THERE IS a bright young person sitting across the table. The clothes and the looks are perfect. He/she could well be a model. Our job is to interview these young people for a management position in our company. My colleague asks them some questions about their background - engineering, arts or commerce - and the answers border on ignorance. So we ask, do you read newspapers? Evasive answer: sometimes. What is your opinion on freedom of the press? Oh, we should not give them absolute freedom. What do you want to do in life? Make a lot of money. In the middle of the interview we notice that the young person is uncomfortable. The hand goes to the pocket, but stops. "It's OK," we say, "You can take your call." The young person smiles sheepishly. "It was on buzzer," the person says, as if that explains everything. We look at each other, how can we take this person in the company? And yet, most people whom we interview are clones, speaking the same things without any conviction in their voice. "I want to do something for the country or for the poor," they say, without having any idea as to what they would like to do for either the poor or for themselves.
Evasive and irresponsible
Reports say that 80 per cent of the people coming out of India's colleges are unemployable. As one who is in contact with the young generation, I would disagree only with the figure. Interacting with the youth, I can only say that a good 90 per cent of the youngsters are unemployable simply because they are evasive and irresponsible. Somewhere along the line, young people have started to mistake bad manners for confidence. They do not want to do anything but make a lot of money. It is not that they are useless: most speak good English and are confident of themselves. They are aware of the latest ring tones, movies and jokes. But when one goes a little beyond, they stare at me with dull eyes. They want to earn a "lot of money," thanks to the media hype and salary surveys published regularly, but they do not have skills that will help them earn that kind of money. Their degrees are suspect: ask them a few questions on their graduation subjects and most young people flounder quickly. As for extra reading, nobody reads anything of consequence. But there are other questions also. Questions about ethics and behaviour, about what you are good at, about how you spend your spare time. And then, these confident young men and girls flock to me with confused looks, "What should I answer to these questions?"It is no good telling them that it is their life and they should tell me about themselves, because they always want readymade answers, to say something that will help them get through. "If I practise it long enough, I will make it look true," they say. So overnight young people become avid readers, guitar players, star batsmen and even gardeners. I wonder if any interviewer is foolish enough to buy their half-baked stories.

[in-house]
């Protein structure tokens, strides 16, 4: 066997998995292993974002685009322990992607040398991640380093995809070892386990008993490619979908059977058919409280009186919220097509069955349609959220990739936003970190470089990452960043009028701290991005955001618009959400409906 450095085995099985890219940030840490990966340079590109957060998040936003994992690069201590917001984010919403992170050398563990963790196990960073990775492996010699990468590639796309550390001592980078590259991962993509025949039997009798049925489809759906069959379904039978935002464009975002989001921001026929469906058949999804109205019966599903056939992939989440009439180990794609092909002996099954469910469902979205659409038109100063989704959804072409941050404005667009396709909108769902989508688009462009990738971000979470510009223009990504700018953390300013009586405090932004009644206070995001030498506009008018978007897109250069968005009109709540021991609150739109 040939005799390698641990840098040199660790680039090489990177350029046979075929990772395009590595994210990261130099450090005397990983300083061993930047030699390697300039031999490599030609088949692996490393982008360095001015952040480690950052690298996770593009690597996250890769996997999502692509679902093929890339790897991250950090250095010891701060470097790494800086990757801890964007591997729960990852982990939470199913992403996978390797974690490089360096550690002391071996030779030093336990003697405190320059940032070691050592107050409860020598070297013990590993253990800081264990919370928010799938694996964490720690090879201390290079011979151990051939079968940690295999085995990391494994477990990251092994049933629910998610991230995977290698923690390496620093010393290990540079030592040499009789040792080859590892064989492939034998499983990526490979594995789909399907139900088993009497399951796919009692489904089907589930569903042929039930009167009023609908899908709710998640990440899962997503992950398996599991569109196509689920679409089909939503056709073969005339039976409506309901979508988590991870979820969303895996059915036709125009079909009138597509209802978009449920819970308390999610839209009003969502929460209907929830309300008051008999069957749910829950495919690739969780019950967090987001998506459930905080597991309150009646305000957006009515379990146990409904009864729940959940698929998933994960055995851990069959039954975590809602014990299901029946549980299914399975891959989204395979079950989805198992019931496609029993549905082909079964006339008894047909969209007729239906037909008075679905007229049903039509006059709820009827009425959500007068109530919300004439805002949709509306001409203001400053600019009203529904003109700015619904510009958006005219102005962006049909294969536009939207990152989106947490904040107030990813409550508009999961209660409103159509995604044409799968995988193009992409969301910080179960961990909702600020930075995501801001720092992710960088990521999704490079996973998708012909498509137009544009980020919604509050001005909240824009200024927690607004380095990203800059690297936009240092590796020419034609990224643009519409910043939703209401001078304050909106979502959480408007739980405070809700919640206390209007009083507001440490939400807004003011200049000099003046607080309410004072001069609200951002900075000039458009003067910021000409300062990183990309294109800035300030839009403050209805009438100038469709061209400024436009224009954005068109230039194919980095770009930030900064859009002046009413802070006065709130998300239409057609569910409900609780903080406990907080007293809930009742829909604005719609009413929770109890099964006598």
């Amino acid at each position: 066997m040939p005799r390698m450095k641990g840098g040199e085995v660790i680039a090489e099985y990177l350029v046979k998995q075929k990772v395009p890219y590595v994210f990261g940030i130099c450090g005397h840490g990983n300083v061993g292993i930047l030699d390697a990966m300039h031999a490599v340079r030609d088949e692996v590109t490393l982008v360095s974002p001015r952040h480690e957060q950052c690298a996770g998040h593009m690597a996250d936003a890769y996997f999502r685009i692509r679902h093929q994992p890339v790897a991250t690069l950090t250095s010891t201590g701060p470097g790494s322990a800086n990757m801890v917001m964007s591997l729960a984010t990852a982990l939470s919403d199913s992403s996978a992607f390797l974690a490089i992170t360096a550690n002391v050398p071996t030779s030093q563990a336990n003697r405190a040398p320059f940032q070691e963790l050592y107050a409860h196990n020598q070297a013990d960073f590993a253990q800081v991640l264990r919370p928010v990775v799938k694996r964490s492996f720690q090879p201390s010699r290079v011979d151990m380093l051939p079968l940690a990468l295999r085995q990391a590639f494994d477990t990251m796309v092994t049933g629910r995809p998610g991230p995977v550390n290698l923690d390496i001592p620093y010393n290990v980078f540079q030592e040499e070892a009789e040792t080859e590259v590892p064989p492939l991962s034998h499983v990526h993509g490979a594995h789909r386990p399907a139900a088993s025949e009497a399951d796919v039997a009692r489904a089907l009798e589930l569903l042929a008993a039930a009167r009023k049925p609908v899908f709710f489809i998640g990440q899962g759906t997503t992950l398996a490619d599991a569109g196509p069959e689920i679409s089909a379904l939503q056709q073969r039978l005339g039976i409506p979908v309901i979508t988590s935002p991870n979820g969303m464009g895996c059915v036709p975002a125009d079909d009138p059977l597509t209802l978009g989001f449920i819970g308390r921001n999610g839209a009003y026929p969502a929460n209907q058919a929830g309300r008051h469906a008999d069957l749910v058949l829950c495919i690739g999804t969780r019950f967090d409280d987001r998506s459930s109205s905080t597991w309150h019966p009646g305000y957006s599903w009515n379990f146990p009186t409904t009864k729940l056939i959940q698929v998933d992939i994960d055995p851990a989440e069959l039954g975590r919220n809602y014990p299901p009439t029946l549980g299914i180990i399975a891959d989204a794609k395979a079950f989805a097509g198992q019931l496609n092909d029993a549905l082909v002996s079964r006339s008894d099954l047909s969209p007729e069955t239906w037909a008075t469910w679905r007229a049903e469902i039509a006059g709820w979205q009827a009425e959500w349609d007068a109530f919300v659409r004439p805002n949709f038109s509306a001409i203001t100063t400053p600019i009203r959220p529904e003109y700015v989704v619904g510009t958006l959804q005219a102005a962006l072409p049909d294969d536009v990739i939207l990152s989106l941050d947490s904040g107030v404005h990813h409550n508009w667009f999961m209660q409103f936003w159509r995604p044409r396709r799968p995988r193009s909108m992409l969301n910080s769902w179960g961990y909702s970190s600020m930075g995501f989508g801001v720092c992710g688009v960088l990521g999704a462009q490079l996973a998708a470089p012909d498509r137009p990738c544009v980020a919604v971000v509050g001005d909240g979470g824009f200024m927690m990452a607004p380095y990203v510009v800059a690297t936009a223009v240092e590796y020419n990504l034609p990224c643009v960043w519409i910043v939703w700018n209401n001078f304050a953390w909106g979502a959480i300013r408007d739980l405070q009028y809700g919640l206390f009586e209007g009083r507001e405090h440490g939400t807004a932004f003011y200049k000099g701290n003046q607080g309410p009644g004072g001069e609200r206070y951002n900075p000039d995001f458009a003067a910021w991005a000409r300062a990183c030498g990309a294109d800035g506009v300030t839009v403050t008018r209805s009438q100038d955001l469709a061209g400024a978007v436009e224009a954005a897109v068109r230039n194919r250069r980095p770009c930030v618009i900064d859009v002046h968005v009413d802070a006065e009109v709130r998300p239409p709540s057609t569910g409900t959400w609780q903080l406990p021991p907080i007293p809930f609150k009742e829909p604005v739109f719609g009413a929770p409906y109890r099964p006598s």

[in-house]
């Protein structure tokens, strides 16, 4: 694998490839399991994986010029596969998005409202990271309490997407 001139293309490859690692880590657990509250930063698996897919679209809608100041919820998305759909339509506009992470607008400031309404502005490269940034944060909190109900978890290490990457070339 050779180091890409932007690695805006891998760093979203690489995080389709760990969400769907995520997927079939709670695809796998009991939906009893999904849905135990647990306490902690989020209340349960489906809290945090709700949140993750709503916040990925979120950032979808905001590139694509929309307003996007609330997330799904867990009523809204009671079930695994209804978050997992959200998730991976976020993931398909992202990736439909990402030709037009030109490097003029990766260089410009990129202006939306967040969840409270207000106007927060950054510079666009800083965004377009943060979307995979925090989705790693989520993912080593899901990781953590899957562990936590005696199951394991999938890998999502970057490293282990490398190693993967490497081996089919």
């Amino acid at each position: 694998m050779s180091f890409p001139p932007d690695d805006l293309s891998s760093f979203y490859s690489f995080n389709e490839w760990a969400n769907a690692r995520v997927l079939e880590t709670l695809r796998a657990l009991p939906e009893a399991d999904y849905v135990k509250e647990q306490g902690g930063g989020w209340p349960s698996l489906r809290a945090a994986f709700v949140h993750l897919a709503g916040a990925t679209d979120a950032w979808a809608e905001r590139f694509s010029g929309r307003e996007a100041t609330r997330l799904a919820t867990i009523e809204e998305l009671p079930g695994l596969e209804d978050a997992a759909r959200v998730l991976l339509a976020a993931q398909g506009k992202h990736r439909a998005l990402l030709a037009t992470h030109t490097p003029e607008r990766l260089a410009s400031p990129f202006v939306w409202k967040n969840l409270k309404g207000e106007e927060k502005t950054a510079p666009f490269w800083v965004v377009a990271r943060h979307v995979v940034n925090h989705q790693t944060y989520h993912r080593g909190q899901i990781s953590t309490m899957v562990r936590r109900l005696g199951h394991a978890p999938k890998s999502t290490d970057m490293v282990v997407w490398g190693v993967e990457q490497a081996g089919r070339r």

As India moves forward we have produced an unthinking generation whose sole objective is to live a good life without doing anything. It appears we are creating too many rolling stones, without a vision, without commitment or morals. Given a choice between saving their skin and doing something worthwhile, most young people respond that they would rather save themselves.There is supposed to be some idealism when you are young; your ideas may not make sense but you are willing to stand up for a cause. These days the young do not have any passion towards any cause. Listening to the well-rehearsed answers of the generation, I understand that the new mantra is money. Anyone who talks of something more meaningful is outdated.